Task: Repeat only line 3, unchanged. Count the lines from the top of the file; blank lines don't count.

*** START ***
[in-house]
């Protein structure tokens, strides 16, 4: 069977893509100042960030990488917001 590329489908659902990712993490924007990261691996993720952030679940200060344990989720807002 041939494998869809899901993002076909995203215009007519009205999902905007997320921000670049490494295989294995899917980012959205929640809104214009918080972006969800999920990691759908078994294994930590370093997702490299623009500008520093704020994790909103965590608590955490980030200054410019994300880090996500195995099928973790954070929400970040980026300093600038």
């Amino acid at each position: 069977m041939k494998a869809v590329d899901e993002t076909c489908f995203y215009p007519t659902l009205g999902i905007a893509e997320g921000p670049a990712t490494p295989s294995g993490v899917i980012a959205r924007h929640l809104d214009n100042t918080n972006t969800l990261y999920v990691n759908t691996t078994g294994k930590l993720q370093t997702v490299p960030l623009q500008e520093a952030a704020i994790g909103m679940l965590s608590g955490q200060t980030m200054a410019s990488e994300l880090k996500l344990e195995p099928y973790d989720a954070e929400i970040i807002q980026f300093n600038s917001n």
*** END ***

């Amino acid at each position: 069977m041939k494998a869809v590329d899901e993002t076909c489908f995203y215009p007519t659902l009205g999902i905007a893509e997320g921000p670049a990712t490494p295989s294995g993490v899917i980012a959205r924007h929640l809104d214009n100042t918080n972006t969800l990261y999920v990691n759908t691996t078994g294994k930590l993720q370093t997702v490299p960030l623009q500008e520093a952030a704020i994790g909103m679940l965590s608590g955490q200060t980030m200054a410019s990488e994300l880090k996500l344990e195995p099928y973790d989720a954070e929400i970040i807002q980026f300093n600038s917001n």